Primary Source
Jogbhan Clan Chief Suspended in Formal Notice from Government
January 21, 2022

After months of conflict between EPO and citizens of District 4, Grand Bassa County, the Jogbahn clan chief, Riley Tompoe, is formally suspended by government. The letter states that he is suspended for "going against national government policy" with regards to the concession.

View full report
Primary Source

Jogbhan Clan Chief Suspended in Formal Notice from Government

January 21, 2022

After months of conflict between EPO and citizens of District 4, Grand Bassa County, the Jogbahn clan chief, Riley Tompoe, is formally suspended by government. The letter states that he is suspended for "going against national government policy" with regards to the concession.

Over the next series of months, EPO and SDI submitted claims and counter-claims to the RSPO. SDI’s partner organization, Global Witness, sent a research delegation to investigate the community’s claims of abuse and fraud, and local press outlets began to run stories on the conflict.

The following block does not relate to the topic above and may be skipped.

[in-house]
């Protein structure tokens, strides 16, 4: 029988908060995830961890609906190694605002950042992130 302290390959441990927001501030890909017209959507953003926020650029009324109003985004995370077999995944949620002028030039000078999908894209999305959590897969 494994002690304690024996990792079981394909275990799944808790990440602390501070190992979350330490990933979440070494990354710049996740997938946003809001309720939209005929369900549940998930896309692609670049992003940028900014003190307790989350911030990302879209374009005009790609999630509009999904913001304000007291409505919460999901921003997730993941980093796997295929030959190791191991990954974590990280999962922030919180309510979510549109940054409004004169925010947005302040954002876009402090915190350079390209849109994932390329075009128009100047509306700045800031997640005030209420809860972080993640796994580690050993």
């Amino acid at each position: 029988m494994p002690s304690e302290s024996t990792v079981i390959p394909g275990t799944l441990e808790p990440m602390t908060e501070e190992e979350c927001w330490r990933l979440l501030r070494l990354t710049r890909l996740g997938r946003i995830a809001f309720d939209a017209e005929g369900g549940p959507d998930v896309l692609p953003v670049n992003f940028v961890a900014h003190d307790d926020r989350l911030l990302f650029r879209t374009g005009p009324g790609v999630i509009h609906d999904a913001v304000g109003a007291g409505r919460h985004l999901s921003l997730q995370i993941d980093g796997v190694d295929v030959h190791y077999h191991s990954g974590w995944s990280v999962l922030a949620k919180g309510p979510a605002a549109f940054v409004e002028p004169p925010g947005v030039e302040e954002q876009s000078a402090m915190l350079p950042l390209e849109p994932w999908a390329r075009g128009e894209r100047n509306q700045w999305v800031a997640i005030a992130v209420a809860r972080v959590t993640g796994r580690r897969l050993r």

At one point in this period, SDI staff sat down with EPO officials to negotiate logistics for the company's meeting with Jogbahn Clan. EPO was refusing to hold the meeting inside District #4, proposing Buchanan as an alternative despite the logistical challenges of transporting residents to the regional capital. During the meeting, one EPO official banged his hand on the table and insinuated that since the company had already received consent from the local ‘Bush Devil’ – the head of the traditional and secretive Poro society – there was no further need to discuss the matter with other community members.